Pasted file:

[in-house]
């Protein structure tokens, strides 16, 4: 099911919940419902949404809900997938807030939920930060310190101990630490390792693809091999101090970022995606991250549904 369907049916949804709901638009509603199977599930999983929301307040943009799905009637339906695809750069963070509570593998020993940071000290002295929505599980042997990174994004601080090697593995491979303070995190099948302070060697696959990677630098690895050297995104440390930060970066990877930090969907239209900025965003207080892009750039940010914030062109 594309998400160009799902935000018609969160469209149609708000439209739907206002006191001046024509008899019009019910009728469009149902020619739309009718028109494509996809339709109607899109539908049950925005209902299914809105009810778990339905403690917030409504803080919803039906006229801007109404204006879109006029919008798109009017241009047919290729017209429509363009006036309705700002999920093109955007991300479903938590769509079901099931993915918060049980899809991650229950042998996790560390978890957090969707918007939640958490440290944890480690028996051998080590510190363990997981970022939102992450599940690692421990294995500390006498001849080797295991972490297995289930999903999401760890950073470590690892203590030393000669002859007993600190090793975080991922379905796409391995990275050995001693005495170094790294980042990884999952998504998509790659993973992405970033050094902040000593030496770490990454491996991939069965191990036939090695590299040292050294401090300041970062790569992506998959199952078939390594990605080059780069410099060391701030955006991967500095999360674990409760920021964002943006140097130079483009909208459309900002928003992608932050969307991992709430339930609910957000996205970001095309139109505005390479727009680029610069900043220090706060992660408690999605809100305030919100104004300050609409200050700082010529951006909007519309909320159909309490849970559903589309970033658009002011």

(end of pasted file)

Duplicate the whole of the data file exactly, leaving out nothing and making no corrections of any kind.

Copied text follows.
[in-house]
């Protein structure tokens, strides 16, 4: 099911919940419902949404809900997938807030939920930060310190101990630490390792693809091999101090970022995606991250549904 369907049916949804709901638009509603199977599930999983929301307040943009799905009637339906695809750069963070509570593998020993940071000290002295929505599980042997990174994004601080090697593995491979303070995190099948302070060697696959990677630098690895050297995104440390930060970066990877930090969907239209900025965003207080892009750039940010914030062109 594309998400160009799902935000018609969160469209149609708000439209739907206002006191001046024509008899019009019910009728469009149902020619739309009718028109494509996809339709109607899109539908049950925005209902299914809105009810778990339905403690917030409504803080919803039906006229801007109404204006879109006029919008798109009017241009047919290729017209429509363009006036309705700002999920093109955007991300479903938590769509079901099931993915918060049980899809991650229950042998996790560390978890957090969707918007939640958490440290944890480690028996051998080590510190363990997981970022939102992450599940690692421990294995500390006498001849080797295991972490297995289930999903999401760890950073470590690892203590030393000669002859007993600190090793975080991922379905796409391995990275050995001693005495170094790294980042990884999952998504998509790659993973992405970033050094902040000593030496770490990454491996991939069965191990036939090695590299040292050294401090300041970062790569992506998959199952078939390594990605080059780069410099060391701030955006991967500095999360674990409760920021964002943006140097130079483009909208459309900002928003992608932050969307991992709430339930609910957000996205970001095309139109505005390479727009680029610069900043220090706060992660408690999605809100305030919100104004300050609409200050700082010529951006909007519309909320159909309490849970559903589309970033658009002011």